Having awkward talks with clients over the course of a year is nothing new to accountants and bookkeepers. In fact, these conversations often occur at least once a week for many professionals.
For 94% of accountants and bookkeepers, chasing clients for late payments is the No. 1 most common awkward client situation they encounter nearly weekly on average, according to a new study by practice management software provider Ignition, in collaboration with YouGov. This is closely followed by clients not being billed for out-of-scope work at 90%; clients being sent proposals or engagement letters with errors at 88%; clients refusing to pay for out-of-scope work, also at 88%; and commencing client work without a signed engagement letter at 87%.
But many accounting and bookkeeping professionals shy away from having these tough talks with clients—and it is costing their businesses a lot of money.
Eighty-nine percent of accountants and bookkeepers say they have delayed or avoided having an awkward conversation with a client, with two-thirds saying they were trying to maintain or improve the client relationship. A third of accountants and bookkeepers say they lack the confidence to confront clients, as well as the right information about the agreed-upon scope of work and the skills to negotiate with their clients.
In some cases, accountants and bookkeepers avoid having awkward talks with clients altogether, with nearly two in five going as far as to write off an entire or part of an invoice for work completed. And about two in five accounting and bookkeeping professionals also admit they manage increases in scope by just absorbing the increased time and costs themselves.
Putting off awkward and uncomfortable talks with clients has a significant financial implication for the business, particularly in a high-inflationary environment, the study found. On average, accountants and bookkeepers estimate that out-of-scope work that hasn’t been fully billed is costing their accounting and bookkeeping firms $6,386 each month—or roughly $76,636 each year.
Of accountants and bookkeepers who have avoided or delayed awkward client conversations, two in five say consequences include loss of potential income for the business, with 35% citing cash flow pressures. In addition, one in five say they had to close or shut down part of their business due to profitability issues.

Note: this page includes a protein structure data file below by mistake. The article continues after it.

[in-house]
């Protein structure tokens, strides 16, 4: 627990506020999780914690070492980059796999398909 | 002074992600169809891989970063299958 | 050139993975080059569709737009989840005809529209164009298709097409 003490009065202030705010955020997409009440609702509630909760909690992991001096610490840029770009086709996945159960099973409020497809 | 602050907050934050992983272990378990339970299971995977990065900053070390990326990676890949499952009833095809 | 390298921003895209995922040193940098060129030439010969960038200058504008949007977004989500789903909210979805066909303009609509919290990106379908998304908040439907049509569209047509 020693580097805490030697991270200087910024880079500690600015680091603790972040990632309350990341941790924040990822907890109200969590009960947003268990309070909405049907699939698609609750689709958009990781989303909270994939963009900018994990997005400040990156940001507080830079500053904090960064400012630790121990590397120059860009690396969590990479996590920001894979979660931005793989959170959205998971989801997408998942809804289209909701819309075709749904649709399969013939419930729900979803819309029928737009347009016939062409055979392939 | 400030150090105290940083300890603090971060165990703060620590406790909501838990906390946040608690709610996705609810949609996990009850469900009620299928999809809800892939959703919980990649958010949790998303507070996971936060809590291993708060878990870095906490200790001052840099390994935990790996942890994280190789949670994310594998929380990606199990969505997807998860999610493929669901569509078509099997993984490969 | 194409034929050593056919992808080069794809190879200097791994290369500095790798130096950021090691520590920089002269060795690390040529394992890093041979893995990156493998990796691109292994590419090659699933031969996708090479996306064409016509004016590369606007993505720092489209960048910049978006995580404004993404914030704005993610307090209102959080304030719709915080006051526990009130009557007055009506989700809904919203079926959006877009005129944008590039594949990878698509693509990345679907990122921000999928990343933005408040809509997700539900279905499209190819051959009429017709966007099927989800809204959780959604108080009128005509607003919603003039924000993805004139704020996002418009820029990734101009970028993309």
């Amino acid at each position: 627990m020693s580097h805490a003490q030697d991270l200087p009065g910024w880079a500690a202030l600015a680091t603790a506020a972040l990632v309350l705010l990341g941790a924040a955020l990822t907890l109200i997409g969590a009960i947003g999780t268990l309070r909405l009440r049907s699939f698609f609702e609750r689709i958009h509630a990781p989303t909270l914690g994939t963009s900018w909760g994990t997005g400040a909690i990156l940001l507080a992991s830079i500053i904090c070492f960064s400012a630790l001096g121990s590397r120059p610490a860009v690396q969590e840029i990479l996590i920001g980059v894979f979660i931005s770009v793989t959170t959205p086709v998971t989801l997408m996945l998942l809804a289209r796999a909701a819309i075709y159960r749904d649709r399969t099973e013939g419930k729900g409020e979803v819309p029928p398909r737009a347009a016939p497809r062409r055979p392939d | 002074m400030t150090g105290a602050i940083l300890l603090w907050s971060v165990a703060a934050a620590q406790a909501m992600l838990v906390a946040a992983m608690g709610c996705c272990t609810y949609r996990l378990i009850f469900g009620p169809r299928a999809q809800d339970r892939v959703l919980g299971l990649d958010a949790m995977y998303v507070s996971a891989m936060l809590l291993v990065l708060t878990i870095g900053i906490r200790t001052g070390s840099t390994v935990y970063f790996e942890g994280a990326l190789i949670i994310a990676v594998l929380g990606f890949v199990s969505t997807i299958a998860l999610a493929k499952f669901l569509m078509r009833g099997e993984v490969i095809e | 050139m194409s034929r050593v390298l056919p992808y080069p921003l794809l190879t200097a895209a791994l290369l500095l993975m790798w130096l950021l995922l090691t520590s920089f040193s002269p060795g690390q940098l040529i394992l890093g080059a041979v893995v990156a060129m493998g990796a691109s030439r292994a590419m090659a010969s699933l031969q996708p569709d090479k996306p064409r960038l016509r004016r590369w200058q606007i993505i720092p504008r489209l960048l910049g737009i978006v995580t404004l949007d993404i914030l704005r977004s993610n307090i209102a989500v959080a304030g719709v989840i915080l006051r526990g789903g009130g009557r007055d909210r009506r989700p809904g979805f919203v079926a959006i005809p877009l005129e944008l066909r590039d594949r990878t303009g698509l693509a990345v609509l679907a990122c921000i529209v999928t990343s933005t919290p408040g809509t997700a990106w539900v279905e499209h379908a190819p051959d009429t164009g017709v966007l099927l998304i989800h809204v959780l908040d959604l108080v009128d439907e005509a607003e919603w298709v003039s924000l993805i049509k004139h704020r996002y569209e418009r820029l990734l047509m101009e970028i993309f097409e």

“As an accountant or anyone in the professional services world, you’re selling your time and experience. Your value is intrinsically tied to the price you put on your services. If you don’t communicate this early, price it correctly or set clear boundaries about what you can or can’t do, it can lead to confusion and awkwardness later on with clients, when they ask you to do this ‘one thing,’” said Guy Pearson, co-founder and CEO of Ignition.
The stress of having, or not having, these types of conversations with clients has taken a huge toll on people’s health and wellbeing, according to the study. Of those who have put off awkward client conversations, 40% say it has had a negative impact not only on their mental health, but also on that of their team members. More than two in five say it has led to staff overworking and low morale. Additionally, around a third of accountants report that staff have taken sick leave or time away from work, and three in 10 have even resigned, due to the increased workload and levels of stress.
The study is based on an online survey of 21 questions administered by YouGov on behalf of Ignition. The research comprised of a national sample of 506 key decision makers at accounting and bookkeeping firms with one to 50 employees in the U.S. Decision makers included practice owners, partners, directors, practice managers, and senior client managers.